Kim Wilde: Town and Country (Review)

The Kim Wilde phenomenon, if that’s what it is, is a family affair. Her father is Marty, the former Teenager In Love and Bad Boy, and brother and songwriter Ricky is an influential part of the set-up too.
Kim’s operation doesn’t seem to be run with quite the ruthless ambition of other great British chartbusting dynasties – one thinks here of Five Star, The Jam or the unloveable Gary Numan. Kim is still uncool enough to get all excited about playing in London and having hit records, which makes her easy to like but difficult to picture following in the footsteps of the hardboiled Madonna.
The house, she told us, was full of her friends and relatives (not that full, actually), so she said hello to them and a special hello to the rest of us, who she’d never met. She dedicates a song called Brothers to Ricky.
Who are Kim Wilde’s fans? At the door, bargaining with the security people, were a family group consisting of Mum, teenage son and daughter and an aunt in fake fox-furs. They headed for the balcony for a decent view. Inside, there were girls dressed like Kim and boys who doubtless dream of undressing Kim, and one or two gentlemen in dark suits who could easily have been representatives of snooker supremo Barry Hearn’s Romford Mafia.
Kim is undoubtedly luscious and pouting and has a voice to match, but seems a little uncertain what to do about it. The huge blow-up photos of her at the back of the stage suggest icy control and lethal inaccessibility, but her announcements are too breathless, the brilliant smile painfully wide. Her music is a functional stew of pop, rock and disco, played by a quintet of musicians who look as tough they’d be equally at home putting a new clutch in your old Marina. Whoever’s been handling the image-overhaul has to finish the job.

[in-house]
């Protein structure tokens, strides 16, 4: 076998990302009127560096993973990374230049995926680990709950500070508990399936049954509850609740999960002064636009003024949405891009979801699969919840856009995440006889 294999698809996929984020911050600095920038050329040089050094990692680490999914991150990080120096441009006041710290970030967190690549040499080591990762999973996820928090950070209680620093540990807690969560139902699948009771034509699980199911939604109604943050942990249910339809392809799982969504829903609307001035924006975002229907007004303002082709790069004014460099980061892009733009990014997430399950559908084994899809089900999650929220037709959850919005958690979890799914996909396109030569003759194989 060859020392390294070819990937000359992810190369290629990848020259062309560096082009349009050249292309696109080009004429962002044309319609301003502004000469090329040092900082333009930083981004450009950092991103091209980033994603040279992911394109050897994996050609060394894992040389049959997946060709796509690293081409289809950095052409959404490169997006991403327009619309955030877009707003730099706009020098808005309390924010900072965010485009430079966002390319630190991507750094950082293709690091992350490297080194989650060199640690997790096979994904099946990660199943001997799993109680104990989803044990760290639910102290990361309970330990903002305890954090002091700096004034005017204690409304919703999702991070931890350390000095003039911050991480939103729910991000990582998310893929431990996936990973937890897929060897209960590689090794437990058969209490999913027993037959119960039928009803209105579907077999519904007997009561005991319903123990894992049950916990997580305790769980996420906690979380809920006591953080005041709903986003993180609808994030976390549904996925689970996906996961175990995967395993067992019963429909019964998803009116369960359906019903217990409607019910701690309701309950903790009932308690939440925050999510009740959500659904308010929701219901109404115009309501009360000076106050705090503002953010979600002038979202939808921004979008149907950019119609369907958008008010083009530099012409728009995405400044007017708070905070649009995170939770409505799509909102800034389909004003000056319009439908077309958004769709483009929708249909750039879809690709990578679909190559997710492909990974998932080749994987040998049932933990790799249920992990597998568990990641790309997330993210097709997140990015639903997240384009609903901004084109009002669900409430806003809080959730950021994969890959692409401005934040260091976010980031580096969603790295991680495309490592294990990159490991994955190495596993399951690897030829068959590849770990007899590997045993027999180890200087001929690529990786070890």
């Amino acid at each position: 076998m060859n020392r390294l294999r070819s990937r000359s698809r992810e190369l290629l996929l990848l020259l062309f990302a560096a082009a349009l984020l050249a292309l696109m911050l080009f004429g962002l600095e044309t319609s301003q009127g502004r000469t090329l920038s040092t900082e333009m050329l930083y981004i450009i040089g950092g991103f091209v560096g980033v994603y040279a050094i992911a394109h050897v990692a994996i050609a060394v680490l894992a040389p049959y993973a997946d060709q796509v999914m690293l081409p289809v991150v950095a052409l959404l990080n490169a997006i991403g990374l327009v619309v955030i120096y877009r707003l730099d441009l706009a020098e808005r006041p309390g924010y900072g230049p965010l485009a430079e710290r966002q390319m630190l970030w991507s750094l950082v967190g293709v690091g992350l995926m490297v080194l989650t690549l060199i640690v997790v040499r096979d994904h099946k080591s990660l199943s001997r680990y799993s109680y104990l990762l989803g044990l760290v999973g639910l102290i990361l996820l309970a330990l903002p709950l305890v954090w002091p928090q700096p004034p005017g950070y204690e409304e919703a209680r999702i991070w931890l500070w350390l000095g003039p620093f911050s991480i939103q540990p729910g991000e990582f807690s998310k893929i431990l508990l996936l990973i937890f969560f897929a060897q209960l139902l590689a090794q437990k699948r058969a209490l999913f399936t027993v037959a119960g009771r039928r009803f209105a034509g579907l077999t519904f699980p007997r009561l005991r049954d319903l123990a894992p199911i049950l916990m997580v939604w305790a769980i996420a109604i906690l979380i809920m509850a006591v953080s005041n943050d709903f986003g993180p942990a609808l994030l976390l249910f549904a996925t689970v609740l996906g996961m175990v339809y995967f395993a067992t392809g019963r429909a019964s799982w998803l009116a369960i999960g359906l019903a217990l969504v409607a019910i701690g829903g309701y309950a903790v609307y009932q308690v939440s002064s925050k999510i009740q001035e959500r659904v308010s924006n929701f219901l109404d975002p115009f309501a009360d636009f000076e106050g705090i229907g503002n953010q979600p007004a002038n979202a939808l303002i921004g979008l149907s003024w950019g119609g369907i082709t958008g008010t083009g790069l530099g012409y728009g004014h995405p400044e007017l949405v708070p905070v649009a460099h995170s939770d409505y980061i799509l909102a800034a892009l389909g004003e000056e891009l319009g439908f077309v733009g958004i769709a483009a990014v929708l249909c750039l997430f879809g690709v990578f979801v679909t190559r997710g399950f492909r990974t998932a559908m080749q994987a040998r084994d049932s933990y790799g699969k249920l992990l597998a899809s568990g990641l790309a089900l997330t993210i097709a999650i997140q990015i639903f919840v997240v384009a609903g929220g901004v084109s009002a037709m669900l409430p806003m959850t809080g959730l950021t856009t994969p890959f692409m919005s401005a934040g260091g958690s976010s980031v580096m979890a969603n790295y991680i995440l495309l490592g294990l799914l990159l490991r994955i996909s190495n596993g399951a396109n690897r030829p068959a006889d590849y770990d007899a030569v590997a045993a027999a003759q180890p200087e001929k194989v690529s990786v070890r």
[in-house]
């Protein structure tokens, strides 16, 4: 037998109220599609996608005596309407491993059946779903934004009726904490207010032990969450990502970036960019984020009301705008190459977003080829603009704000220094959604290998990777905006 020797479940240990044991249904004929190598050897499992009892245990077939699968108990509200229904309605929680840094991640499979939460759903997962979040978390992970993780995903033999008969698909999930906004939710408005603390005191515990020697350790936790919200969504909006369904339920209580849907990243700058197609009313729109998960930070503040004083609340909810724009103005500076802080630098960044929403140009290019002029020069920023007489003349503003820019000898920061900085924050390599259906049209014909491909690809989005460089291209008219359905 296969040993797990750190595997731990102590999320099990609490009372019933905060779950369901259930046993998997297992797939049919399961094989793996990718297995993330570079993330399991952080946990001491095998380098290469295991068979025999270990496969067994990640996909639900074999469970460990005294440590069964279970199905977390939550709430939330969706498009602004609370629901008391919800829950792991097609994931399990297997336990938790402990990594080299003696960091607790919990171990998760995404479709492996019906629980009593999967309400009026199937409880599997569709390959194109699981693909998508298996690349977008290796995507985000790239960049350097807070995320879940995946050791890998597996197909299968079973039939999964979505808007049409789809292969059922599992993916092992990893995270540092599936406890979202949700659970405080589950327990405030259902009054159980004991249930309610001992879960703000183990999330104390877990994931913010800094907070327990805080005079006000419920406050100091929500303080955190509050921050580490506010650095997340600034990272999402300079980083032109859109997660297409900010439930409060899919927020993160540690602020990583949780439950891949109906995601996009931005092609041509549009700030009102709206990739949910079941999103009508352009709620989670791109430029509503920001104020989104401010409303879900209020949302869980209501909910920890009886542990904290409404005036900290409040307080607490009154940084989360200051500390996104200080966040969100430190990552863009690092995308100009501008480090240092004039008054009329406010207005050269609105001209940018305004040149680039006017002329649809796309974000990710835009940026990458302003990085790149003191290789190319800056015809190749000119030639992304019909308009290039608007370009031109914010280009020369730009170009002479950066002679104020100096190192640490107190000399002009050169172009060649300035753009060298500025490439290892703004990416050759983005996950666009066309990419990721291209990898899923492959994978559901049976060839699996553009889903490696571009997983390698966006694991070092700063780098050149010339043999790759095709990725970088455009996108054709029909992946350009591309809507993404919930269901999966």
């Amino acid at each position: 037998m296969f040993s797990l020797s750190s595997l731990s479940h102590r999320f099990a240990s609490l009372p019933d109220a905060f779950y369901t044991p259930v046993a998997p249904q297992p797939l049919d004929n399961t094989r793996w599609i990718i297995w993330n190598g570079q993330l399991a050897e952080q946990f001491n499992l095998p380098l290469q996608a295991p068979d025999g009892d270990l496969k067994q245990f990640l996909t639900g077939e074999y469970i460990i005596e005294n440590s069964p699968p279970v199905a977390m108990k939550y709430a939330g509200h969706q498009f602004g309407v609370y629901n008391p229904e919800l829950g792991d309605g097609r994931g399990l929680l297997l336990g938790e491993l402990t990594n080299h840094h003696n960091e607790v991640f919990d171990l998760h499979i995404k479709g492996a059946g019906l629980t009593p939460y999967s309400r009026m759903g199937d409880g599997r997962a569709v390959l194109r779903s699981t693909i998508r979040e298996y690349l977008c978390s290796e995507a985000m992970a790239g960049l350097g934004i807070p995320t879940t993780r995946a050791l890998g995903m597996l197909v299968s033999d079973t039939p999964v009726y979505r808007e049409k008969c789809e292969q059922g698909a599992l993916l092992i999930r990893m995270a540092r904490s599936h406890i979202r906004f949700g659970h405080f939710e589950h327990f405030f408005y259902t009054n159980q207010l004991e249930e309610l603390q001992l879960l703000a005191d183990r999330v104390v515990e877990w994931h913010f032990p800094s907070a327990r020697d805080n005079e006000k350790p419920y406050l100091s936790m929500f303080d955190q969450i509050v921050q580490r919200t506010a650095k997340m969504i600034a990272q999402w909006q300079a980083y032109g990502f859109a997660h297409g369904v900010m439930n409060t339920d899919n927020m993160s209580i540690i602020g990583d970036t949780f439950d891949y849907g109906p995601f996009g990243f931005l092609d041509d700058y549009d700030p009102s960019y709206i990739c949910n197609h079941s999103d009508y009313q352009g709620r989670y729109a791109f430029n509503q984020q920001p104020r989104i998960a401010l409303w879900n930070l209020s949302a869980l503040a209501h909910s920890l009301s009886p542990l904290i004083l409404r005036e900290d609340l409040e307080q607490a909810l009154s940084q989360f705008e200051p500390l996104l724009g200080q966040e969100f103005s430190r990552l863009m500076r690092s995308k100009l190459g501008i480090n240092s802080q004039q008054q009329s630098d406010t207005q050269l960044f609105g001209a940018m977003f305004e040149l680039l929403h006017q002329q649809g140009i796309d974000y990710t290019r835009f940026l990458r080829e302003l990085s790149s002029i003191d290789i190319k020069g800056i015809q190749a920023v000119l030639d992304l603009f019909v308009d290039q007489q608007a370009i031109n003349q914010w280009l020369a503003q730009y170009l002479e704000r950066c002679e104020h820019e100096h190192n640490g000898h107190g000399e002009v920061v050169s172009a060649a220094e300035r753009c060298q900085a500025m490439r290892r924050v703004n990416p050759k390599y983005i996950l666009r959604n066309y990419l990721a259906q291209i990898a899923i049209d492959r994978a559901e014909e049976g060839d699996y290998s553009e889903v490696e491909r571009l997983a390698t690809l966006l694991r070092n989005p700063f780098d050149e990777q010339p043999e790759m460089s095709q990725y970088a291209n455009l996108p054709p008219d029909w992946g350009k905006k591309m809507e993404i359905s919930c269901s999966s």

She threw in a few ballads to break up the stream of dance-fodder, and delivered a build-up so fulsome for her guest vocalist that one half expected a resurrected Marvin Gaye to appear from the wings. But no, it was only Junior Giscombe in his overcoat, for a quick duet on Another Step.
The best-known stuff was kept, unsubtly, for the end of the show. Kids in America left ’em whooping and stomping and also well aware that she hadn’t played the current hit, Keep Me Hanging On. As night follows day, back came the band, and they played it twice.
Kim Wilde, sex goddess or girl at the bus stop? It’s time somebody decided.